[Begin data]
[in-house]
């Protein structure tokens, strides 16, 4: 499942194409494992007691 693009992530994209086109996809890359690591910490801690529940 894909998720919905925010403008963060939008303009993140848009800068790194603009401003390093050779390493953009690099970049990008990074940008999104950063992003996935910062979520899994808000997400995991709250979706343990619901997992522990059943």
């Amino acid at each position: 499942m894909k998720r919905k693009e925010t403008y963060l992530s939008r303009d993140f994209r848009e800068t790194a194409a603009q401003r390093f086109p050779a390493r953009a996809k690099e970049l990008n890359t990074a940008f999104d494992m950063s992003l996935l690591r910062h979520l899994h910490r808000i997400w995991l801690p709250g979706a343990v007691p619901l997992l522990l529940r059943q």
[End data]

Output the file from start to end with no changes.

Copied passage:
[in-house]
């Protein structure tokens, strides 16, 4: 499942194409494992007691 693009992530994209086109996809890359690591910490801690529940 894909998720919905925010403008963060939008303009993140848009800068790194603009401003390093050779390493953009690099970049990008990074940008999104950063992003996935910062979520899994808000997400995991709250979706343990619901997992522990059943």
């Amino acid at each position: 499942m894909k998720r919905k693009e925010t403008y963060l992530s939008r303009d993140f994209r848009e800068t790194a194409a603009q401003r390093f086109p050779a390493r953009a996809k690099e970049l990008n890359t990074a940008f999104d494992m950063s992003l996935l690591r910062h979520l899994h910490r808000i997400w995991l801690p709250g979706a343990v007691p619901l997992l522990l529940r059943q």